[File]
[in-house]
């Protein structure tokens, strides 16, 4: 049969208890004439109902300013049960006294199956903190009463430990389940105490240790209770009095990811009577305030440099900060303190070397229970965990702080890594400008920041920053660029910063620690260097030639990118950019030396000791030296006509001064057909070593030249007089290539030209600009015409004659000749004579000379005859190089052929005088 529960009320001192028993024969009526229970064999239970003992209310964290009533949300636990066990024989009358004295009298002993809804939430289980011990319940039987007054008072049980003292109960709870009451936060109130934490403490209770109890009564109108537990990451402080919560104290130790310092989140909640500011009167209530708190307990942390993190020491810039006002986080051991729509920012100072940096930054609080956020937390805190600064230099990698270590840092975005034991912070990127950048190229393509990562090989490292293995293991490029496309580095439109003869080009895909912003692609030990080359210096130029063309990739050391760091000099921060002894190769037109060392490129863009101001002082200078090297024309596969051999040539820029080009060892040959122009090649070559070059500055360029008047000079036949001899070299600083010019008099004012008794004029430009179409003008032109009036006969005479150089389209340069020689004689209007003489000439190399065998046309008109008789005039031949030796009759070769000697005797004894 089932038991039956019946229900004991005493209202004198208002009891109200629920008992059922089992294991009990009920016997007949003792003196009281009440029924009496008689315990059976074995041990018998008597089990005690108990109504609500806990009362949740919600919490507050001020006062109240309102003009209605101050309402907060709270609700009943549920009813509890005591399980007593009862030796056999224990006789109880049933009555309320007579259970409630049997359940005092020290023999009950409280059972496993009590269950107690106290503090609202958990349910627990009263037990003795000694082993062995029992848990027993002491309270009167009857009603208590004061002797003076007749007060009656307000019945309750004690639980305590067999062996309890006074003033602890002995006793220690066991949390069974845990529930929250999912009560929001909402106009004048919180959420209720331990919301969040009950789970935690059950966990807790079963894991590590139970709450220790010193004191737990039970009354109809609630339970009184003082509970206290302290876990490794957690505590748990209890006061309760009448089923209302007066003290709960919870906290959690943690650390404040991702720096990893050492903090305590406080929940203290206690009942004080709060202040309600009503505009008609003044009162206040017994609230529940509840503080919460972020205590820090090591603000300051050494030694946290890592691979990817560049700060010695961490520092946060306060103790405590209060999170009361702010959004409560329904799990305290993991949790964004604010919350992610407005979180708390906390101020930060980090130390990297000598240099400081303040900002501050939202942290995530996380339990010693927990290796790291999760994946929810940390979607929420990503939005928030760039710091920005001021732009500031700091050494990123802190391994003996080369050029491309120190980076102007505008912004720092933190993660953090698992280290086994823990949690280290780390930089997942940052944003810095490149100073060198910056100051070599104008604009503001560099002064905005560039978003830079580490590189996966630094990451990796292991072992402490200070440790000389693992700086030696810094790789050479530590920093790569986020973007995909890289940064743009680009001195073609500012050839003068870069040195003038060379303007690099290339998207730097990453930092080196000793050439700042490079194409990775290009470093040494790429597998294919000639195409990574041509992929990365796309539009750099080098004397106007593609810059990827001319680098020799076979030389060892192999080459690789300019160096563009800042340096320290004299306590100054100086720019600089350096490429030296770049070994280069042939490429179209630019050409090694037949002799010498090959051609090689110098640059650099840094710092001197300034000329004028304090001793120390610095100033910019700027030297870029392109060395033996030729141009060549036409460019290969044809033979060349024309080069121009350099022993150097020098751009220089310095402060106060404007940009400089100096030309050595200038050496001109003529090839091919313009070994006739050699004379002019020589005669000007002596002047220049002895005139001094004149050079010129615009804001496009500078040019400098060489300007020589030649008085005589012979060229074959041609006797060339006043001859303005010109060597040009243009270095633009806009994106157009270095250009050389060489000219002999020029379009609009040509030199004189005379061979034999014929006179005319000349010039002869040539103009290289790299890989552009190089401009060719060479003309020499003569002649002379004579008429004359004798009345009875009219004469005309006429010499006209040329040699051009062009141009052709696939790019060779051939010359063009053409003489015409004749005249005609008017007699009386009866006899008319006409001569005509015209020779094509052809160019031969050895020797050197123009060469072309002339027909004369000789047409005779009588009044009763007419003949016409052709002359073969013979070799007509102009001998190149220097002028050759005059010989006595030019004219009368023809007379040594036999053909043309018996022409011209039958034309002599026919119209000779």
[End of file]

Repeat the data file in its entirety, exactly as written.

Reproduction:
[in-house]
């Protein structure tokens, strides 16, 4: 049969208890004439109902300013049960006294199956903190009463430990389940105490240790209770009095990811009577305030440099900060303190070397229970965990702080890594400008920041920053660029910063620690260097030639990118950019030396000791030296006509001064057909070593030249007089290539030209600009015409004659000749004579000379005859190089052929005088 529960009320001192028993024969009526229970064999239970003992209310964290009533949300636990066990024989009358004295009298002993809804939430289980011990319940039987007054008072049980003292109960709870009451936060109130934490403490209770109890009564109108537990990451402080919560104290130790310092989140909640500011009167209530708190307990942390993190020491810039006002986080051991729509920012100072940096930054609080956020937390805190600064230099990698270590840092975005034991912070990127950048190229393509990562090989490292293995293991490029496309580095439109003869080009895909912003692609030990080359210096130029063309990739050391760091000099921060002894190769037109060392490129863009101001002082200078090297024309596969051999040539820029080009060892040959122009090649070559070059500055360029008047000079036949001899070299600083010019008099004012008794004029430009179409003008032109009036006969005479150089389209340069020689004689209007003489000439190399065998046309008109008789005039031949030796009759070769000697005797004894 089932038991039956019946229900004991005493209202004198208002009891109200629920008992059922089992294991009990009920016997007949003792003196009281009440029924009496008689315990059976074995041990018998008597089990005690108990109504609500806990009362949740919600919490507050001020006062109240309102003009209605101050309402907060709270609700009943549920009813509890005591399980007593009862030796056999224990006789109880049933009555309320007579259970409630049997359940005092020290023999009950409280059972496993009590269950107690106290503090609202958990349910627990009263037990003795000694082993062995029992848990027993002491309270009167009857009603208590004061002797003076007749007060009656307000019945309750004690639980305590067999062996309890006074003033602890002995006793220690066991949390069974845990529930929250999912009560929001909402106009004048919180959420209720331990919301969040009950789970935690059950966990807790079963894991590590139970709450220790010193004191737990039970009354109809609630339970009184003082509970206290302290876990490794957690505590748990209890006061309760009448089923209302007066003290709960919870906290959690943690650390404040991702720096990893050492903090305590406080929940203290206690009942004080709060202040309600009503505009008609003044009162206040017994609230529940509840503080919460972020205590820090090591603000300051050494030694946290890592691979990817560049700060010695961490520092946060306060103790405590209060999170009361702010959004409560329904799990305290993991949790964004604010919350992610407005979180708390906390101020930060980090130390990297000598240099400081303040900002501050939202942290995530996380339990010693927990290796790291999760994946929810940390979607929420990503939005928030760039710091920005001021732009500031700091050494990123802190391994003996080369050029491309120190980076102007505008912004720092933190993660953090698992280290086994823990949690280290780390930089997942940052944003810095490149100073060198910056100051070599104008604009503001560099002064905005560039978003830079580490590189996966630094990451990796292991072992402490200070440790000389693992700086030696810094790789050479530590920093790569986020973007995909890289940064743009680009001195073609500012050839003068870069040195003038060379303007690099290339998207730097990453930092080196000793050439700042490079194409990775290009470093040494790429597998294919000639195409990574041509992929990365796309539009750099080098004397106007593609810059990827001319680098020799076979030389060892192999080459690789300019160096563009800042340096320290004299306590100054100086720019600089350096490429030296770049070994280069042939490429179209630019050409090694037949002799010498090959051609090689110098640059650099840094710092001197300034000329004028304090001793120390610095100033910019700027030297870029392109060395033996030729141009060549036409460019290969044809033979060349024309080069121009350099022993150097020098751009220089310095402060106060404007940009400089100096030309050595200038050496001109003529090839091919313009070994006739050699004379002019020589005669000007002596002047220049002895005139001094004149050079010129615009804001496009500078040019400098060489300007020589030649008085005589012979060229074959041609006797060339006043001859303005010109060597040009243009270095633009806009994106157009270095250009050389060489000219002999020029379009609009040509030199004189005379061979034999014929006179005319000349010039002869040539103009290289790299890989552009190089401009060719060479003309020499003569002649002379004579008429004359004798009345009875009219004469005309006429010499006209040329040699051009062009141009052709696939790019060779051939010359063009053409003489015409004749005249005609008017007699009386009866006899008319006409001569005509015209020779094509052809160019031969050895020797050197123009060469072309002339027909004369000789047409005779009588009044009763007419003949016409052709002359073969013979070799007509102009001998190149220097002028050759005059010989006595030019004219009368023809007379040594036999053909043309018996022409011209039958034309002599026919119209000779």